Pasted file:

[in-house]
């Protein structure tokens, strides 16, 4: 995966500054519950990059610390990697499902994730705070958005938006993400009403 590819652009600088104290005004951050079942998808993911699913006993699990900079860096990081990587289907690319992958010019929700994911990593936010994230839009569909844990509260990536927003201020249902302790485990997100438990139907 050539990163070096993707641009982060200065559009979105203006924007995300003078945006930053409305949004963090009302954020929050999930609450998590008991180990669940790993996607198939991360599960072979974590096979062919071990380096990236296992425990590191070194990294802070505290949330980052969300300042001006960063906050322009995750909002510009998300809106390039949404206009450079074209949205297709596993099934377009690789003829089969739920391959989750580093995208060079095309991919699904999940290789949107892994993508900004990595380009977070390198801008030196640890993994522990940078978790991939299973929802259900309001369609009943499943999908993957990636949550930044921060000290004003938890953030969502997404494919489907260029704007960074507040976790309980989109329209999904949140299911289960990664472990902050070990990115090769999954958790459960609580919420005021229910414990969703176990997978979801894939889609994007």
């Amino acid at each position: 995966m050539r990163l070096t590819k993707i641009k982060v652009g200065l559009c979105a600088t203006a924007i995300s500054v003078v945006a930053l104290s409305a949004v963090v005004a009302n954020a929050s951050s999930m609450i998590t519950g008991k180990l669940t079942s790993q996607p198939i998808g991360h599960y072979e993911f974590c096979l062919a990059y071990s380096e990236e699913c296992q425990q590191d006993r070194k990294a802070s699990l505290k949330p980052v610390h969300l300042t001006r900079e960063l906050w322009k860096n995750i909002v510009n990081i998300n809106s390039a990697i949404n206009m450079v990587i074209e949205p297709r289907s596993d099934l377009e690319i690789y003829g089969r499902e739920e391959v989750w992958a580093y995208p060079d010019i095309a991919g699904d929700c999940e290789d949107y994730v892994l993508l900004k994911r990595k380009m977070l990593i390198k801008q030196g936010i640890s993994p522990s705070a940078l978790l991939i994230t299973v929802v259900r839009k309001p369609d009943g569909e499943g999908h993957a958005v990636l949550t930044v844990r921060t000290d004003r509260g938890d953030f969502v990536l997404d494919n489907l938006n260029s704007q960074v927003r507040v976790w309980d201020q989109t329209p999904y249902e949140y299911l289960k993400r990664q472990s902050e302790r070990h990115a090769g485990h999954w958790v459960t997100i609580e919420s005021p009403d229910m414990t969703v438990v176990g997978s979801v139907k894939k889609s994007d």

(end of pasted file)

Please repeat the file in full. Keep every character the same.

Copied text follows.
[in-house]
């Protein structure tokens, strides 16, 4: 995966500054519950990059610390990697499902994730705070958005938006993400009403 590819652009600088104290005004951050079942998808993911699913006993699990900079860096990081990587289907690319992958010019929700994911990593936010994230839009569909844990509260990536927003201020249902302790485990997100438990139907 050539990163070096993707641009982060200065559009979105203006924007995300003078945006930053409305949004963090009302954020929050999930609450998590008991180990669940790993996607198939991360599960072979974590096979062919071990380096990236296992425990590191070194990294802070505290949330980052969300300042001006960063906050322009995750909002510009998300809106390039949404206009450079074209949205297709596993099934377009690789003829089969739920391959989750580093995208060079095309991919699904999940290789949107892994993508900004990595380009977070390198801008030196640890993994522990940078978790991939299973929802259900309001369609009943499943999908993957990636949550930044921060000290004003938890953030969502997404494919489907260029704007960074507040976790309980989109329209999904949140299911289960990664472990902050070990990115090769999954958790459960609580919420005021229910414990969703176990997978979801894939889609994007």
């Amino acid at each position: 995966m050539r990163l070096t590819k993707i641009k982060v652009g200065l559009c979105a600088t203006a924007i995300s500054v003078v945006a930053l104290s409305a949004v963090v005004a009302n954020a929050s951050s999930m609450i998590t519950g008991k180990l669940t079942s790993q996607p198939i998808g991360h599960y072979e993911f974590c096979l062919a990059y071990s380096e990236e699913c296992q425990q590191d006993r070194k990294a802070s699990l505290k949330p980052v610390h969300l300042t001006r900079e960063l906050w322009k860096n995750i909002v510009n990081i998300n809106s390039a990697i949404n206009m450079v990587i074209e949205p297709r289907s596993d099934l377009e690319i690789y003829g089969r499902e739920e391959v989750w992958a580093y995208p060079d010019i095309a991919g699904d929700c999940e290789d949107y994730v892994l993508l900004k994911r990595k380009m977070l990593i390198k801008q030196g936010i640890s993994p522990s705070a940078l978790l991939i994230t299973v929802v259900r839009k309001p369609d009943g569909e499943g999908h993957a958005v990636l949550t930044v844990r921060t000290d004003r509260g938890d953030f969502v990536l997404d494919n489907l938006n260029s704007q960074v927003r507040v976790w309980d201020q989109t329209p999904y249902e949140y299911l289960k993400r990664q472990s902050e302790r070990h990115a090769g485990h999954w958790v459960t997100i609580e919420s005021p009403d229910m414990t969703v438990v176990g997978s979801v139907k894939k889609s994007d």